What does it mean to be a “systems” thinker?
“List everything you see in the room.”
So began our study of systems thinking.
We listed things, lots of things we saw in the university classroom with only a few references to relationships and people. Each of us shared our observations. A couple of astute classmates identified minute details that many of us had difficulty finding. We did not or could not see what they had seen.
Then, we were asked to categorize the disparate observations and look for relationships. We began to view what we saw from new perspectives. The systems within the confines of that room and those that allowed us to be in the room took shape.
We discovered systems that existed independent of us but still interrelated to us. Until we took a deeper look, made connections, and asked questions, we were blind to the myriad of systems of a single room.
The exercise dramatically brought into focus the fact that we are conditioned to look first at “things.” This simple activity highlighted why we have difficulty “seeing” the world as a system.
If our view of the world is only linear and isolated, how much more difficult it becomes to see beyond the narrow focus of our lives. What I learned that day is that we tend to look for immediate responses. Instead, we need to look for not just symptoms or things but at the system in place.
What does the term systems thinking mean to you?
The term “systems thinking” and the concept of “systems” is nothing new. We toss the word around and flaunt our intentions to improve the system, but do we really know how to “see what’s in the room?”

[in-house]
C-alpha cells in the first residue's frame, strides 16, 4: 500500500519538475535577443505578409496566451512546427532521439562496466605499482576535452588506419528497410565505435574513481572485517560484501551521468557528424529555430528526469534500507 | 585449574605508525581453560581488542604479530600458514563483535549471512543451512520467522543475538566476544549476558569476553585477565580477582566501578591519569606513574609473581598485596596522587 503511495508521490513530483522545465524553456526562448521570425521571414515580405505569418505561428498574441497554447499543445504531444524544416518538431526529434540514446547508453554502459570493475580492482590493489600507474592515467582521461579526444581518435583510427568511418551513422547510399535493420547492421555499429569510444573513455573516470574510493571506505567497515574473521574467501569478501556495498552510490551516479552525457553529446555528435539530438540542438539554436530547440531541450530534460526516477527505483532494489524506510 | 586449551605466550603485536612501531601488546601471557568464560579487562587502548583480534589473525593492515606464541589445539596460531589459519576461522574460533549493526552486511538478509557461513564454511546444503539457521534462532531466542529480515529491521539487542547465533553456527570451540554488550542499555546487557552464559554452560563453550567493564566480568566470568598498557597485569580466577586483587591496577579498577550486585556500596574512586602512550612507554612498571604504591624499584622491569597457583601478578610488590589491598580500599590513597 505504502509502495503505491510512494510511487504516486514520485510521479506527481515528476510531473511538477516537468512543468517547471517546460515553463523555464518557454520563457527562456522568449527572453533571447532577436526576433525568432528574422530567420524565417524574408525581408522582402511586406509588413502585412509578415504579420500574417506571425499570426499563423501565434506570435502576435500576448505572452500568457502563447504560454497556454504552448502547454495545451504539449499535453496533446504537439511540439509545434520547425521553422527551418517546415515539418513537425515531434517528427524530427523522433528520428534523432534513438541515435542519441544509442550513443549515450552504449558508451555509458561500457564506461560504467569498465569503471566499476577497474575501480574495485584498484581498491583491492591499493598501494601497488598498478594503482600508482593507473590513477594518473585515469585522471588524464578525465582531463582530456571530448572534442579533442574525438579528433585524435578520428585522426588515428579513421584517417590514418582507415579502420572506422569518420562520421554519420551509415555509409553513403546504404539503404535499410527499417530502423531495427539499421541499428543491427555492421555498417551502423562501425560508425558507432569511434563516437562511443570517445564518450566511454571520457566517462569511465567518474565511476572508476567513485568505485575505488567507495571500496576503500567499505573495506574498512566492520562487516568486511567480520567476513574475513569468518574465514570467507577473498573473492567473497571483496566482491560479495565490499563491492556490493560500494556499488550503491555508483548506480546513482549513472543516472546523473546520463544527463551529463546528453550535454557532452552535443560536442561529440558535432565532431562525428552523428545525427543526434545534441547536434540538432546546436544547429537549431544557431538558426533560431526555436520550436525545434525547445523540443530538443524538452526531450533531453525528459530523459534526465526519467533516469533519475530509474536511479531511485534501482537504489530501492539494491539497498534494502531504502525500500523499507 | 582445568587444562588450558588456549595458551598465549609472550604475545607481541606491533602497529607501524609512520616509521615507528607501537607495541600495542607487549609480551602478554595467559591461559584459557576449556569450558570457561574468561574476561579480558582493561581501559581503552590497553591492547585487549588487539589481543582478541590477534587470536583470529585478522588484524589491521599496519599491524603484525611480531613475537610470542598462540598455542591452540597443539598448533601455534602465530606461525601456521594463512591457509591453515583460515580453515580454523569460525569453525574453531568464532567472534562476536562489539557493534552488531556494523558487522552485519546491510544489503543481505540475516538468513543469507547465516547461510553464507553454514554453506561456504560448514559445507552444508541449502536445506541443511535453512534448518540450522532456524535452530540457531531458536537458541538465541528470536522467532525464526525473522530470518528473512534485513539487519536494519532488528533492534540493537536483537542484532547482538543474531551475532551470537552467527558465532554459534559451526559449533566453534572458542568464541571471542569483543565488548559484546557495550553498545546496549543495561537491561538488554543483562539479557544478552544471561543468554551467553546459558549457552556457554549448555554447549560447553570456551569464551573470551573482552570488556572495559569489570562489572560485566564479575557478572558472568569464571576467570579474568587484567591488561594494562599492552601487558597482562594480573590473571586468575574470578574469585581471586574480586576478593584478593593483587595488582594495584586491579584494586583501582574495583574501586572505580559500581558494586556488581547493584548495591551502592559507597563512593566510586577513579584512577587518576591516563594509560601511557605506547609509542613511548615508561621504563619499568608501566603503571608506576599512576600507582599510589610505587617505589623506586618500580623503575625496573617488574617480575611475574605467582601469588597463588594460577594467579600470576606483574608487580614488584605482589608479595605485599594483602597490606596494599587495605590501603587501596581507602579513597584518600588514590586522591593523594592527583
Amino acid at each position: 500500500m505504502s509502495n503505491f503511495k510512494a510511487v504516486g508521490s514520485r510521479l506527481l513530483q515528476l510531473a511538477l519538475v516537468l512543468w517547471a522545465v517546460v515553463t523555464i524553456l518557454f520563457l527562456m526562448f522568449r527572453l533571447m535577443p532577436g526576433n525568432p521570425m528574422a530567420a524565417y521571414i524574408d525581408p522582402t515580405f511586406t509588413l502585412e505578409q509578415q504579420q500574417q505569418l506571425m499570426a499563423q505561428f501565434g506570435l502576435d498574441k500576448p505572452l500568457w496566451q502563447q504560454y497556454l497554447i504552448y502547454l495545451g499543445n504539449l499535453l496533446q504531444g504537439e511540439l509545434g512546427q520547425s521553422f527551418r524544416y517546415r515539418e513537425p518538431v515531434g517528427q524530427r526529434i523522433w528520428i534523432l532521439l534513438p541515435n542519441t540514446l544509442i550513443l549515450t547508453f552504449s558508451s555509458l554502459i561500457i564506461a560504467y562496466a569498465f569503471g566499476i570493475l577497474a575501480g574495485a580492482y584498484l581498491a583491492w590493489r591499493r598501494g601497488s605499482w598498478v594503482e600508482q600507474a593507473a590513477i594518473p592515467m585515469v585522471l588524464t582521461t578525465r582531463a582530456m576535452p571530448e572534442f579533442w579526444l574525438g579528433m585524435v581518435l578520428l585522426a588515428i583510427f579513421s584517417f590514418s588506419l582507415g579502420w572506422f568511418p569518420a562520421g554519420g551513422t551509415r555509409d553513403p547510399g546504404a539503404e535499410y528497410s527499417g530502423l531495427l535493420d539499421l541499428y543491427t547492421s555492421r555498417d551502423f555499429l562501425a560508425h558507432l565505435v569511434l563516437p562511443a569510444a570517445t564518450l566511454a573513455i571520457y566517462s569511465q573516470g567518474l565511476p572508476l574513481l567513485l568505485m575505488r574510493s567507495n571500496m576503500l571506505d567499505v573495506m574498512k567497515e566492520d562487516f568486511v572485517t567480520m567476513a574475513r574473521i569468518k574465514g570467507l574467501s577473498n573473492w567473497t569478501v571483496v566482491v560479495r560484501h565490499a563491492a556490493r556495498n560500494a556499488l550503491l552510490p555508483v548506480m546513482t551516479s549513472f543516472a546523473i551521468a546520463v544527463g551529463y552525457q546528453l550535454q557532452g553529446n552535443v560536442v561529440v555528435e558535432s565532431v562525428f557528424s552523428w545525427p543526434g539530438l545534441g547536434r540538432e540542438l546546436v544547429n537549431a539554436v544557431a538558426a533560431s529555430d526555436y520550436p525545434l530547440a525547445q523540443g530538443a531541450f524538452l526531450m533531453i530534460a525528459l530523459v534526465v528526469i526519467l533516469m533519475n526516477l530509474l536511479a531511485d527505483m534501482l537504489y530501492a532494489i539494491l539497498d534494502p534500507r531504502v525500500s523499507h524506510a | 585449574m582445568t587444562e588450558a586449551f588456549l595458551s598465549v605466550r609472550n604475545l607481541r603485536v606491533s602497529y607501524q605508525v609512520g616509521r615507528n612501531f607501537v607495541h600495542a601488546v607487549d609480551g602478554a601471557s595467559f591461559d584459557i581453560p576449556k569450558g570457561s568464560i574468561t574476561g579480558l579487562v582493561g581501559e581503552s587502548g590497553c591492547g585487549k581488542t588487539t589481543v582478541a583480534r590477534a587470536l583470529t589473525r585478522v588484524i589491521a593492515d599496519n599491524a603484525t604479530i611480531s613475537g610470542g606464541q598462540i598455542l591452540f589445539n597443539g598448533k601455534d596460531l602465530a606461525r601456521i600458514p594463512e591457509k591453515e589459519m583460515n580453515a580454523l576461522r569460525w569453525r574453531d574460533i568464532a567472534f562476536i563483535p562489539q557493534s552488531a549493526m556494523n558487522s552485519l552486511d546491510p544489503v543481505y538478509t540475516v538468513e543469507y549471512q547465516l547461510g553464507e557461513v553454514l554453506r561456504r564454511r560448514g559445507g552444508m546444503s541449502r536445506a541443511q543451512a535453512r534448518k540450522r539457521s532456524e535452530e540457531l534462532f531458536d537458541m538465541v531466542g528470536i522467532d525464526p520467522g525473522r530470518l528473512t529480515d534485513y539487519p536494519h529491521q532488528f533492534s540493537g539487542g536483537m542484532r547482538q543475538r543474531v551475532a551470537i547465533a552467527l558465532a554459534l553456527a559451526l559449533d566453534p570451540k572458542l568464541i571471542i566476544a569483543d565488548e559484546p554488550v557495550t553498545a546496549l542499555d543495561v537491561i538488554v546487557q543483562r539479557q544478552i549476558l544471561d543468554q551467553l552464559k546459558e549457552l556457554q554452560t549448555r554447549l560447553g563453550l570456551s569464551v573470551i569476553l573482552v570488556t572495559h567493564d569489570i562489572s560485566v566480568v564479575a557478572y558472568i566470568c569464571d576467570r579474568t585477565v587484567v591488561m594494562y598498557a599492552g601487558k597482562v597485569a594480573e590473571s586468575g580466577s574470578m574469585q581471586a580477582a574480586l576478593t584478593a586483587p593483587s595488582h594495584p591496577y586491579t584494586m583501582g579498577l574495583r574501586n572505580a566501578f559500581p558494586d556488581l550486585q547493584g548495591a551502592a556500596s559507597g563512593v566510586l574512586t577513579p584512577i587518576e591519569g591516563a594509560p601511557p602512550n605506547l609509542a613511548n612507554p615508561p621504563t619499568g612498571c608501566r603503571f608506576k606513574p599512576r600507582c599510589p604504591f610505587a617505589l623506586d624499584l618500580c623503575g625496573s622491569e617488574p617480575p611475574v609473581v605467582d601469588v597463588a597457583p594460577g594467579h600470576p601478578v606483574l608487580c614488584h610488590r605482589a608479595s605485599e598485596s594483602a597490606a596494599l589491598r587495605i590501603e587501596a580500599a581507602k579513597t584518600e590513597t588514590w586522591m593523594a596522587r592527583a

I suspect, based on the actions of many leaders, that these terms have only superficial meaning. Saying the words does not always imply skill attainment or that our actions reflect an understanding of how to lead from a systems perspective.
This may be an unfair observation, but day after day, I see the problems created and exacerbated when leaders, or any of us, simply do not recognize or know how to respond to events as “systems thinkers.” Although some people appear more adept at seeing the whole and the interrelationship of parts, we can all learn how to become system thinkers.
Do you want to see more than the things in the room?
Here are just three actions to transform how you approach your work, your organization, and your life from a systems perspective.
Systems Thinkers ask questions. Lots of questions. For example: How did we get to this issue? What happened prior? Has this occurred elsewhere? Do we know the underlying cause?
Systems thinkers identify feedback loops. What are the key processes associated with this issue? What are the handoffs, how are processes connecting, or not connecting across the organization?
Systems thinkers recognize how mental models. They understand how perceptions affect decision making and individual and group perspectives. What are the key assumptions individuals are bringing to the situation?
Are you seeking to understand, or criticizing and blaming? There is so much more to creating a culture of excellence through systems thinking, but everyone needs a place to start.
Start with just these three, and you may be surprised at what you begin to “see in the room.”